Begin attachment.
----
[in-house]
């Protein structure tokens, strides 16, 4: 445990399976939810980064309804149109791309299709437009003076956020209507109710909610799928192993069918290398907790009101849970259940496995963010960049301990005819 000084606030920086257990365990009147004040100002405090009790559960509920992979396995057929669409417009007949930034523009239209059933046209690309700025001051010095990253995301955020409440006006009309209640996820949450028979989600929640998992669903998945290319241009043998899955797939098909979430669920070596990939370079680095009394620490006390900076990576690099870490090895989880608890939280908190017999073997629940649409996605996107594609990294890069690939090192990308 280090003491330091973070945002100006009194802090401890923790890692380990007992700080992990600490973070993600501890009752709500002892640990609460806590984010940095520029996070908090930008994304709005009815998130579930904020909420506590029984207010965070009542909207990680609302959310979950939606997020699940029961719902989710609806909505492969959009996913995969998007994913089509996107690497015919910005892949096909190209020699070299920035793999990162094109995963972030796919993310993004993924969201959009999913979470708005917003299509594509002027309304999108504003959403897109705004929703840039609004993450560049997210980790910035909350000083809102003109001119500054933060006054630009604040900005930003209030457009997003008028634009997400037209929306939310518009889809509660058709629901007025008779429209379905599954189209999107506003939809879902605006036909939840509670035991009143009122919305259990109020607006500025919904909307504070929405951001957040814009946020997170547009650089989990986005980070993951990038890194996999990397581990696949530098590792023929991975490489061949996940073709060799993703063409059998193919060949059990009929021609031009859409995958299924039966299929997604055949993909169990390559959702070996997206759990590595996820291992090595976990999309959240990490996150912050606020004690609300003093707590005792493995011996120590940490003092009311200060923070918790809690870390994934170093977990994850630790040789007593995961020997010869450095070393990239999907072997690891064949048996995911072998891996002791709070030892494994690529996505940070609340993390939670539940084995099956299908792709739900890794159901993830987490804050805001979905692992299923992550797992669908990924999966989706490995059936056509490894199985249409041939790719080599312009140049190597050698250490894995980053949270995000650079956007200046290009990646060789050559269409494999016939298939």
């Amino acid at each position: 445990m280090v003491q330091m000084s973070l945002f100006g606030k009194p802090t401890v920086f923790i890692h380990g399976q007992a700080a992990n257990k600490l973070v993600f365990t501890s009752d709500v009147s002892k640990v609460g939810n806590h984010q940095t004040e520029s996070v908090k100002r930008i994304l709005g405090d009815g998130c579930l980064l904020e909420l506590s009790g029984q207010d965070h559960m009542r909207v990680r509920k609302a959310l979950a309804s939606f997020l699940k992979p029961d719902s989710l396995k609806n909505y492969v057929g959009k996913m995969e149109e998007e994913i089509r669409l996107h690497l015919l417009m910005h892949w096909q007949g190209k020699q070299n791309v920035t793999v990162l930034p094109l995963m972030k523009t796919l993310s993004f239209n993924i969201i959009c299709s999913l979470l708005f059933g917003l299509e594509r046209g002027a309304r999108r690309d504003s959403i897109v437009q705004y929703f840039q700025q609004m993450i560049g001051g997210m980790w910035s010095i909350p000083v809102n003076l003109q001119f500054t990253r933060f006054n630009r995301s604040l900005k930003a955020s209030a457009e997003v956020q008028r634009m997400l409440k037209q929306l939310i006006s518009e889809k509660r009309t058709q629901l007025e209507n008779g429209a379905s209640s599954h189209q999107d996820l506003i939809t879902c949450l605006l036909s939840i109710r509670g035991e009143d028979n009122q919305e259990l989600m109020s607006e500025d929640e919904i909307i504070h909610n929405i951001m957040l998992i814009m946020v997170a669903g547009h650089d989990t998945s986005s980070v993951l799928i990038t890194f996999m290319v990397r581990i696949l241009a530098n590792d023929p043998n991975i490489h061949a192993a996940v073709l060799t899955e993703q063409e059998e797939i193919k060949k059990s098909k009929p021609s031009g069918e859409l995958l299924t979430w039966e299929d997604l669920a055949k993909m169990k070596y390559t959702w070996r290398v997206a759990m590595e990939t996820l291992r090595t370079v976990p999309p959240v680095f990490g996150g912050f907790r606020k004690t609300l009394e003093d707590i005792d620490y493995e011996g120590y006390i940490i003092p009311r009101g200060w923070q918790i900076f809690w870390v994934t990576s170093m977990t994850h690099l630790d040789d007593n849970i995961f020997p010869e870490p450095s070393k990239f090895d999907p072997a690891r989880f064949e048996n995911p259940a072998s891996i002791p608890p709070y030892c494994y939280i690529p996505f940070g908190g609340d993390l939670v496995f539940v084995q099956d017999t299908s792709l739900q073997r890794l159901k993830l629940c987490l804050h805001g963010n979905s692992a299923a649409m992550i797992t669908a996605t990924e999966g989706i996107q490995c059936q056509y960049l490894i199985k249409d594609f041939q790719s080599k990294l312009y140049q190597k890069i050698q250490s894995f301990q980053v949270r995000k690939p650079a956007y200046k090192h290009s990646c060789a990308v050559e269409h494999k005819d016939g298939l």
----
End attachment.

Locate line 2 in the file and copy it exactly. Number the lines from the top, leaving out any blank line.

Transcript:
């Protein structure tokens, strides 16, 4: 445990399976939810980064309804149109791309299709437009003076956020209507109710909610799928192993069918290398907790009101849970259940496995963010960049301990005819 000084606030920086257990365990009147004040100002405090009790559960509920992979396995057929669409417009007949930034523009239209059933046209690309700025001051010095990253995301955020409440006006009309209640996820949450028979989600929640998992669903998945290319241009043998899955797939098909979430669920070596990939370079680095009394620490006390900076990576690099870490090895989880608890939280908190017999073997629940649409996605996107594609990294890069690939090192990308 280090003491330091973070945002100006009194802090401890923790890692380990007992700080992990600490973070993600501890009752709500002892640990609460806590984010940095520029996070908090930008994304709005009815998130579930904020909420506590029984207010965070009542909207990680609302959310979950939606997020699940029961719902989710609806909505492969959009996913995969998007994913089509996107690497015919910005892949096909190209020699070299920035793999990162094109995963972030796919993310993004993924969201959009999913979470708005917003299509594509002027309304999108504003959403897109705004929703840039609004993450560049997210980790910035909350000083809102003109001119500054933060006054630009604040900005930003209030457009997003008028634009997400037209929306939310518009889809509660058709629901007025008779429209379905599954189209999107506003939809879902605006036909939840509670035991009143009122919305259990109020607006500025919904909307504070929405951001957040814009946020997170547009650089989990986005980070993951990038890194996999990397581990696949530098590792023929991975490489061949996940073709060799993703063409059998193919060949059990009929021609031009859409995958299924039966299929997604055949993909169990390559959702070996997206759990590595996820291992090595976990999309959240990490996150912050606020004690609300003093707590005792493995011996120590940490003092009311200060923070918790809690870390994934170093977990994850630790040789007593995961020997010869450095070393990239999907072997690891064949048996995911072998891996002791709070030892494994690529996505940070609340993390939670539940084995099956299908792709739900890794159901993830987490804050805001979905692992299923992550797992669908990924999966989706490995059936056509490894199985249409041939790719080599312009140049190597050698250490894995980053949270995000650079956007200046290009990646060789050559269409494999016939298939």